Latoya Peterson (DC) is the Owner and Editor (not the Founder!) of Racialicious, Arturo García (San Diego) is the Managing Editor, Andrea Plaid (NYC) is the Associate Editor. You can email us at

The founders of Racialicious are Carmen Sognonvi and Jen Chau. They are no longer with the blog. Carmen now runs Urban Martial Arts with her husband and blogs about local business. Jen can still be found at Swirl or on her personal blog. Please do not send them emails here, they are no longer affiliated with this blog.

Comments on this blog are moderated. Please read our comment moderation policy.

Use the "for:racialicious" tag in to send us tips. See here for detailed instructions.

Interested in writing for us? Check out our submissions guidelines.

Follow Us on Twitter!

Support Racialicious

The Octavia Butler Book Club

The Octavia Butler Book Club
(Click the book for the latest conversation)

Recent Comments

Feminism for Real – Jessica, Latoya, Andrea

Feminism for Real

Yes Means Yes – Latoya

Yes Means Yes

Sex Ed and Youth – Jessica

Youth and Sexual Health


Online Media Legal Network

Recent Posts

Support Racialicious

Older Archives


Written by:

  • beka

    You mean ONTD_F? *carefully raises eyebrow*

    Yeah, as a disabled person + coloured person + non-Western person… the term feminism doesn’t sit well with me anymore.

  • Arkstar

    Bioware: Uh-huh. Sure sounds nice. Fact is, though, if you play the ‘straight male’ option in DA2 the rest of it’s just wiped — you’re excluded from ever knowing that, say, Anders had a gay lover in the past.

    It’s a step forward, but by auto-silencing all the queer content and making it opt-in, I think they excluded themselves from progressive saint status.

  • Anonymous

    Nice response from Bioware. A pity they didn’t offer a similar response to complaints about racial issues (or lack of) in DA2.

  • K*

    I dislike the post at This Ain’t Livin. While SE Smith has the right to that opinion, I feel that feminism gets dogpiled on way more than all of the other *isms for not being “inclusive” enough. While feminism is a too white, which I will agree with, I don’t see people stepping up to refute that and claim otherwise. I see that within the disability rights movement, which SE Smith is a member of.

    For instance, a huge concern of the deinstitutionalisation movement is that plenty of people need care, and the responsibility for that care often goes back to the family … which means that it often goes back to the women in the family. The less resources a family has, the more likely it is that women will have to provide care for a mentally or physically disabled family member. This is a problem, mostly for women, but particularly for women of color, who have the least financial wealth of all groups.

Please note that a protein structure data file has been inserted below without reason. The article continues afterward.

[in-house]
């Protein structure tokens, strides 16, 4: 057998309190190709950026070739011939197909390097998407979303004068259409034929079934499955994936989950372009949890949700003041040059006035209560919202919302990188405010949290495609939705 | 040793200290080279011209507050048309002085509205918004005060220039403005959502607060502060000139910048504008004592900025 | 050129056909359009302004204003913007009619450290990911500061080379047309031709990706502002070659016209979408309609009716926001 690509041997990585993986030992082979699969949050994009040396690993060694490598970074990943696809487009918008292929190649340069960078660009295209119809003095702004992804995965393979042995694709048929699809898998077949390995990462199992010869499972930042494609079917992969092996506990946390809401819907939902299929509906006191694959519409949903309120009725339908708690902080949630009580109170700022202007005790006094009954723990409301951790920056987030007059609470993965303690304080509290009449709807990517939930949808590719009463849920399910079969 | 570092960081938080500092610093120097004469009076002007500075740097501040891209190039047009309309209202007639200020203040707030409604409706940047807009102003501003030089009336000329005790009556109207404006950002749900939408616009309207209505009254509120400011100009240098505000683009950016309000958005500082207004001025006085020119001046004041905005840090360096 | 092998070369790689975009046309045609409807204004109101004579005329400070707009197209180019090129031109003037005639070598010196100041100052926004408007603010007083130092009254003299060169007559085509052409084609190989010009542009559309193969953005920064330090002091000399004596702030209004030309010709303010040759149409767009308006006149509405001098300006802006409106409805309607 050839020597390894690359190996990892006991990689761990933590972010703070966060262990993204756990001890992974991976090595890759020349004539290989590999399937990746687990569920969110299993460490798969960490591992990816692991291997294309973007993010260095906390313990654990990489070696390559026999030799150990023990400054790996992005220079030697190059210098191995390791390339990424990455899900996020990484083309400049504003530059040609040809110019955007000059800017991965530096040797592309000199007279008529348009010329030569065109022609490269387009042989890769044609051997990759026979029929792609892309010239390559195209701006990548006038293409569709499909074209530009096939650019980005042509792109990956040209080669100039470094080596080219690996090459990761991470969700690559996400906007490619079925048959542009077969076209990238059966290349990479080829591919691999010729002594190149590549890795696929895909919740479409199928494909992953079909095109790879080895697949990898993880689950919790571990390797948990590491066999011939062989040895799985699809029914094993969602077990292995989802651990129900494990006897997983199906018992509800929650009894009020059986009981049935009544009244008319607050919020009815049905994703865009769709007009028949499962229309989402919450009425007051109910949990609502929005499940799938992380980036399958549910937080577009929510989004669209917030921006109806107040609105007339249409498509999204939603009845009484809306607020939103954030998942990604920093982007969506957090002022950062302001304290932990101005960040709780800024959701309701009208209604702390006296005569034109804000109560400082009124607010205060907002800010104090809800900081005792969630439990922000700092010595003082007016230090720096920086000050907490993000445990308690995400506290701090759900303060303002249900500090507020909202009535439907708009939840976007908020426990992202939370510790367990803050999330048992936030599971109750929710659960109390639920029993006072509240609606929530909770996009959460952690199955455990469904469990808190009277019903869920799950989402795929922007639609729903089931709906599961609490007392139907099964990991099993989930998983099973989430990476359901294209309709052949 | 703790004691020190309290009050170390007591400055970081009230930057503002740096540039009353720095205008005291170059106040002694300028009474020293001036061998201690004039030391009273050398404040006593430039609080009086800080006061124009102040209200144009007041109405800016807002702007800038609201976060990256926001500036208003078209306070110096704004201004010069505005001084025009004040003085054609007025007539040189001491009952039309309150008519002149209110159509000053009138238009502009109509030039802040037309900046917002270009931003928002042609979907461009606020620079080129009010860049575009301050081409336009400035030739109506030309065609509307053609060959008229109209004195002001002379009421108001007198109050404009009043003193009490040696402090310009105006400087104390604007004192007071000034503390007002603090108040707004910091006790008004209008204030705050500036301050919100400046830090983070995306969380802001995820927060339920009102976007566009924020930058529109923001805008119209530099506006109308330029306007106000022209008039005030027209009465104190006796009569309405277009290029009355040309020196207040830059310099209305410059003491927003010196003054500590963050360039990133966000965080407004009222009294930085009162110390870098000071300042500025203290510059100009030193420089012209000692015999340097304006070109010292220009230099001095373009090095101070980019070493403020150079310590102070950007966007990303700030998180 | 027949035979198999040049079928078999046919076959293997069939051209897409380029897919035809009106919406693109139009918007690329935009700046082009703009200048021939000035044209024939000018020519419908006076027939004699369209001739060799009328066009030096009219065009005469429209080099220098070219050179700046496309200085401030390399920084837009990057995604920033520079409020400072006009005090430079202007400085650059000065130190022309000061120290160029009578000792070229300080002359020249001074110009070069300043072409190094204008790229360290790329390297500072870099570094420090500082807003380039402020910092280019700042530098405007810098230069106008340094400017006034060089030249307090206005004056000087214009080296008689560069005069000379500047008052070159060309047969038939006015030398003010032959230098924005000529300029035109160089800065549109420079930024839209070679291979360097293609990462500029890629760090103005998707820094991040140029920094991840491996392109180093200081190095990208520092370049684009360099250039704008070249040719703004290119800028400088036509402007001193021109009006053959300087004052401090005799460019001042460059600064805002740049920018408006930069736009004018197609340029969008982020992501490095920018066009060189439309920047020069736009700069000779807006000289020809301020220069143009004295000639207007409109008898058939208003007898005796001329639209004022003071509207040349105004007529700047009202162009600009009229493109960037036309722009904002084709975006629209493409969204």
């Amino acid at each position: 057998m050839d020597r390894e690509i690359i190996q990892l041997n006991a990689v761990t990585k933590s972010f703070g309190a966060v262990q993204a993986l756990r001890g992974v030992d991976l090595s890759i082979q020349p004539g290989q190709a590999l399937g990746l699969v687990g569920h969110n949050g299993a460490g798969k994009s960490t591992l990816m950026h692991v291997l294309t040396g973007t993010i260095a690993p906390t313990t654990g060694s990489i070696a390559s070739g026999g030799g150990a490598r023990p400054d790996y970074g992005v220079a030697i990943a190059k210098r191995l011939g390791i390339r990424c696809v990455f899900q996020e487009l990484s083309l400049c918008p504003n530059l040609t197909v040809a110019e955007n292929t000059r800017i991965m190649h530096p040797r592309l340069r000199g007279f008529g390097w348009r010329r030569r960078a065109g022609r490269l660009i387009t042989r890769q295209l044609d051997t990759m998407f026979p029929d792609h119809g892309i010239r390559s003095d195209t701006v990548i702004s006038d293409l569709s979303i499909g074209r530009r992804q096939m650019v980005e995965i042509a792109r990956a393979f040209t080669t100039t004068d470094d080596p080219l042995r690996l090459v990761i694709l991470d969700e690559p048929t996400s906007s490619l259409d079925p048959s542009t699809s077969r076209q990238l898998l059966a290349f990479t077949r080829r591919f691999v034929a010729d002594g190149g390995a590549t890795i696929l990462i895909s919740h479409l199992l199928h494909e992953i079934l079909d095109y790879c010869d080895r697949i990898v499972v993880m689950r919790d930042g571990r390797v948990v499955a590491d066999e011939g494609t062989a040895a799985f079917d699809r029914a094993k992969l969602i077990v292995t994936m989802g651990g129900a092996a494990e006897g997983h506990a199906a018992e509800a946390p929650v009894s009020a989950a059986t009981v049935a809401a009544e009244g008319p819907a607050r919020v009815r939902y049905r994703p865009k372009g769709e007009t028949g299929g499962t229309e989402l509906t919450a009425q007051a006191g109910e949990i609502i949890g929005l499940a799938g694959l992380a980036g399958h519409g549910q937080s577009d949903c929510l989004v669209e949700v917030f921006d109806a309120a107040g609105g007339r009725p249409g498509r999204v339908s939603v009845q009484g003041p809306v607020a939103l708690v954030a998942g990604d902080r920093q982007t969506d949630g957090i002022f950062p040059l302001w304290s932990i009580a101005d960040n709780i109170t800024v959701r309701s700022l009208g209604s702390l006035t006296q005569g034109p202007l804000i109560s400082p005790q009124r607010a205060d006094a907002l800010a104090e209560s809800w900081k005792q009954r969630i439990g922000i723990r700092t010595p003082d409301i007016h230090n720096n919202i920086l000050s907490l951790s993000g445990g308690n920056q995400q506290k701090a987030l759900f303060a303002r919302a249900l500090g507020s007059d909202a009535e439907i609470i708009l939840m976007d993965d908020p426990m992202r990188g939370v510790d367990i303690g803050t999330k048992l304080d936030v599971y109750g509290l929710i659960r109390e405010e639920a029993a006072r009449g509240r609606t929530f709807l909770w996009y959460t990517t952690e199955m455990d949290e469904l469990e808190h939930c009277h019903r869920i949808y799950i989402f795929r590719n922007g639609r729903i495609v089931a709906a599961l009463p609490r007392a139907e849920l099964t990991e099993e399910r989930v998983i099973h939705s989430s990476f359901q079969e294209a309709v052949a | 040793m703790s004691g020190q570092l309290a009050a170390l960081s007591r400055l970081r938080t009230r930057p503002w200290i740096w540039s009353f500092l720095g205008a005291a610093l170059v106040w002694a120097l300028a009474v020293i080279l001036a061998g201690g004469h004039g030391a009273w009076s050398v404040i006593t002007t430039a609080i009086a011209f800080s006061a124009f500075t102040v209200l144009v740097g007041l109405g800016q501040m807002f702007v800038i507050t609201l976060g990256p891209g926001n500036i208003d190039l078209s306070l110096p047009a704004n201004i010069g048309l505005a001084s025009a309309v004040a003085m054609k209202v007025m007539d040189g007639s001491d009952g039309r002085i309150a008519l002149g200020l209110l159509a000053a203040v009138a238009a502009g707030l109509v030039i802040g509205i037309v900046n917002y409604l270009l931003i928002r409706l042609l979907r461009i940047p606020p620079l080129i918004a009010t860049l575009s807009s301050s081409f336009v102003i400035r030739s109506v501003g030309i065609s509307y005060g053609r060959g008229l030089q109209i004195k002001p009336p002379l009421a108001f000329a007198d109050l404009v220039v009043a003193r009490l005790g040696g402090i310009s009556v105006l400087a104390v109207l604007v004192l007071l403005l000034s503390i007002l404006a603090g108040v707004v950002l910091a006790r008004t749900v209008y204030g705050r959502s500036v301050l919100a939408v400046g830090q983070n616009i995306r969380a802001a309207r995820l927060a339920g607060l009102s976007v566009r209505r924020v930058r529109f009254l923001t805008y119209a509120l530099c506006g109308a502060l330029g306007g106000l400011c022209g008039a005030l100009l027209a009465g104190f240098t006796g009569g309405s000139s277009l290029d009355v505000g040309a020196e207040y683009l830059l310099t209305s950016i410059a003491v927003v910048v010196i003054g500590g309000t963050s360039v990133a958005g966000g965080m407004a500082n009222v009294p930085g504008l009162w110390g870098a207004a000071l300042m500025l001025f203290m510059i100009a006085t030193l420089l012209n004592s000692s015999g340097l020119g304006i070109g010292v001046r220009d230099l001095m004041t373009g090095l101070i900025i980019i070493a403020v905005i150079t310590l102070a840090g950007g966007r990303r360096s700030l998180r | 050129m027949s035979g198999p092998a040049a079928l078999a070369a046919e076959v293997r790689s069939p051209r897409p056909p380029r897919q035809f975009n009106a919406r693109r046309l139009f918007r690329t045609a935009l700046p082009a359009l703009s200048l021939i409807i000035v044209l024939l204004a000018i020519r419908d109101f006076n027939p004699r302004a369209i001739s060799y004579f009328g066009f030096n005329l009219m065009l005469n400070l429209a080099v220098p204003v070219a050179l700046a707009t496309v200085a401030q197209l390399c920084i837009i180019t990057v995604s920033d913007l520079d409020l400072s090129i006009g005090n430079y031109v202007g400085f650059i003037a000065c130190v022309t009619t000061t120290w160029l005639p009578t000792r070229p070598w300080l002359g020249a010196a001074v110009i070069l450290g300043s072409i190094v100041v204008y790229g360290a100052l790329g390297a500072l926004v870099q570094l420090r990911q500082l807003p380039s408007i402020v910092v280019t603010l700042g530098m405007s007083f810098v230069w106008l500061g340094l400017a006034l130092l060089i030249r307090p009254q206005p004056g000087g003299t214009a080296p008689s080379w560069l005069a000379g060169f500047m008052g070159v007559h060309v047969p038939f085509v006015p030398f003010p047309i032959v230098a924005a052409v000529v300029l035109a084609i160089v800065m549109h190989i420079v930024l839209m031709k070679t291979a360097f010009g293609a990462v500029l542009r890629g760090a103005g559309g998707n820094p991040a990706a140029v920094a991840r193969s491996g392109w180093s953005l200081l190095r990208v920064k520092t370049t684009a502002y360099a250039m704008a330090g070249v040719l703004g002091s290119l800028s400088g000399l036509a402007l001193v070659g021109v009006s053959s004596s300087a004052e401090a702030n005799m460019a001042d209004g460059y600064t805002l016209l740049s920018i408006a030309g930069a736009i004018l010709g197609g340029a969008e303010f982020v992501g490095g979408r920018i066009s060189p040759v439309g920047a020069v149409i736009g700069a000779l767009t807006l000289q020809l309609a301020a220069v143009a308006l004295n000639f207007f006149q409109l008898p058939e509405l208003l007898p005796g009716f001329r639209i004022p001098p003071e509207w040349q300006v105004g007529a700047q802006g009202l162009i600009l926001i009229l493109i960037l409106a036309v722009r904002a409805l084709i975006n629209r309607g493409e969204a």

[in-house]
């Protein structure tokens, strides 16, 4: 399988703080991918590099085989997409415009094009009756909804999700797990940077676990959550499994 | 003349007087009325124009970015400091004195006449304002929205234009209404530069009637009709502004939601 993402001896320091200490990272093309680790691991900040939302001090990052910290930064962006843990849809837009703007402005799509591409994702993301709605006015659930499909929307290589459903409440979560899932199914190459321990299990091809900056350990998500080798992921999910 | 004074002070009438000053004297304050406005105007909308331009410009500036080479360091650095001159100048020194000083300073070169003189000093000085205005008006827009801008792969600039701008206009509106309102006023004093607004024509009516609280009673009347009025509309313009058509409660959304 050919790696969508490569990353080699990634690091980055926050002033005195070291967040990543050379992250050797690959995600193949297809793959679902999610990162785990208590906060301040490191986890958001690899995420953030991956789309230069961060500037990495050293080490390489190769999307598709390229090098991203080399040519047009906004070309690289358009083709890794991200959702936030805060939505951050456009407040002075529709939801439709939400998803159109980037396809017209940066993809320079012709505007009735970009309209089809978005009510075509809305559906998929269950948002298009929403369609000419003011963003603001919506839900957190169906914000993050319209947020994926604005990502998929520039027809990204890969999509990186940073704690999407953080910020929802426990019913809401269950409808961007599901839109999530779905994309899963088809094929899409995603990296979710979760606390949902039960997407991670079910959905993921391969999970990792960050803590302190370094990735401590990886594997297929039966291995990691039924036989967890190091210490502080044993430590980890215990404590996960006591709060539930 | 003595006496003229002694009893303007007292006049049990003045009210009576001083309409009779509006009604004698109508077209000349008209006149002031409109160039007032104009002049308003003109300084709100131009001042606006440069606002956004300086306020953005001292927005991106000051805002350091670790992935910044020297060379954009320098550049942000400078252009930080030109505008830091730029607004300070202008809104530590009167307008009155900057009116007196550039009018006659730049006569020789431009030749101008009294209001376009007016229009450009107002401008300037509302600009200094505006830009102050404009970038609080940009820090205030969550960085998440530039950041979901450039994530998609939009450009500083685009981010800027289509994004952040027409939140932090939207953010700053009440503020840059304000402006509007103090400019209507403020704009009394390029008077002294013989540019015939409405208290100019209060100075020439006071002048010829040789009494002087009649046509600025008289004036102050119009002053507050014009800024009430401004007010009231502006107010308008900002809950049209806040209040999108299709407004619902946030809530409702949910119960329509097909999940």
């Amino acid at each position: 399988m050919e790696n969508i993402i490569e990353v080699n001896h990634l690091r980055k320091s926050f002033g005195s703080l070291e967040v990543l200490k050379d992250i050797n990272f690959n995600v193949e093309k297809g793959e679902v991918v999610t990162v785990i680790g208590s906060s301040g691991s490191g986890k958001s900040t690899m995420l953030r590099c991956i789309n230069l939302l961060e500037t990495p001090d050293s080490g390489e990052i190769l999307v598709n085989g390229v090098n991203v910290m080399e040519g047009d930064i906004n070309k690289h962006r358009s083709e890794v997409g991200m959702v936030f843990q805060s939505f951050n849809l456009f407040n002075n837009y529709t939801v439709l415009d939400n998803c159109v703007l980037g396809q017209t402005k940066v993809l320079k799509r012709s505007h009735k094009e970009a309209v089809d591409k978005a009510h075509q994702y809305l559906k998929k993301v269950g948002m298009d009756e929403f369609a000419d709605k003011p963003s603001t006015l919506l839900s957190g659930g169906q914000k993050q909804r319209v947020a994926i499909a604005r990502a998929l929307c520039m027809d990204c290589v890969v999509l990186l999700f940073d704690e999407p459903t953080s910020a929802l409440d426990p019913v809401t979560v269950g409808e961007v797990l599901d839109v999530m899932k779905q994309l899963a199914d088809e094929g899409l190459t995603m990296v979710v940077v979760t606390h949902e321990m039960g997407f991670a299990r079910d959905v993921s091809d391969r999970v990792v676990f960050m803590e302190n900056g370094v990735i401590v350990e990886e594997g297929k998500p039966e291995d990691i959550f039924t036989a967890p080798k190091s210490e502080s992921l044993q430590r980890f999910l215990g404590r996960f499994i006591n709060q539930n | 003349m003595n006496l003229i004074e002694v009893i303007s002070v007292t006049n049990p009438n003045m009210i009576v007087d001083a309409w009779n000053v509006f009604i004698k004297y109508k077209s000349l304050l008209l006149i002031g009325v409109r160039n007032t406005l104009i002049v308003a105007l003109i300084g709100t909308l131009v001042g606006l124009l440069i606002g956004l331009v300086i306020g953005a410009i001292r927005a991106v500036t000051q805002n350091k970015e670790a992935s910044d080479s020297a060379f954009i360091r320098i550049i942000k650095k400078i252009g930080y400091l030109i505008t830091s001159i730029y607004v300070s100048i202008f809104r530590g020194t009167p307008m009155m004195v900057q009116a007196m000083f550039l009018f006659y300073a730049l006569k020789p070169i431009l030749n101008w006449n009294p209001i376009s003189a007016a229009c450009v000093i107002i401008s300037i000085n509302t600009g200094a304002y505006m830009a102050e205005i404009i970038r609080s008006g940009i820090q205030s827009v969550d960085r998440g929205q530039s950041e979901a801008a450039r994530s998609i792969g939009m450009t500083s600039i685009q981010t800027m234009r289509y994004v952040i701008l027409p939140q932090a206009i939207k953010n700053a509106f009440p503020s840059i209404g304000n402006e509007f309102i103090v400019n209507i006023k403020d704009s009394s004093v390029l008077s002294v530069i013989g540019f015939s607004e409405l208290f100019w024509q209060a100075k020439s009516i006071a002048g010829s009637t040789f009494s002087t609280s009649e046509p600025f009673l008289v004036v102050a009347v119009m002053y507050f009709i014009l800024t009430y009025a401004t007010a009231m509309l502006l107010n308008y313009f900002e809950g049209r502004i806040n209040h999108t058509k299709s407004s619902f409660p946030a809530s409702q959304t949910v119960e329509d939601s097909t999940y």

• Sierra

      Thanks for so eloquently demonstrating feminist disregard for the disabled community (which, after all, has NO WOMEN in it anyway). Deinstitutionalization IS a women’s issue, because women are disproportionately more likely to be institutionalized, ergo this is something that affects women. By focusing solely on able women caretakers, you erase all of the disabled women in the equation, which incidentally are majority of the disabled PEOPLE we’re talking about (nevermind women are more likely to be disabled because longer life expectancies make it more likely women will need care).

      Just out of curiosity, have you been institutionalized? It comes across as immensely privileged to imply that we should pause deinstitutionalization or that it disregards women (wtf) if you haven’t ever experienced that yourself. You could have simply chosen to focus on the fact that caretakers often don’t have the resources they need to care for their loved ones, but you chose to criticize the *deinstitutionalization movement?* Yeah let’s stop that until we’re sure all the able people are comfortable with it.

      And by the by, while I can’t back this up, it would not surprise me at all if people of color or women of color were disproportionately likely to be institutionalized.

      • Jasmin

        it would not surprise me at all if people of color or women of color were disproportionately likely to be institutionalized.

        Yes, they are. Black people have the lowest rates of mental disorder, according to studies, but higher rates of institutionalization. There’s a “visibility hypothesis” that suggests that Black people are seen as “standing out” in predominantly White neighborhoods, so their behavior is under greater scrutiny/more likely to be seen as “abnormal”.

  • Baiskeli

    Can I just say that Bioware’s response just made my day.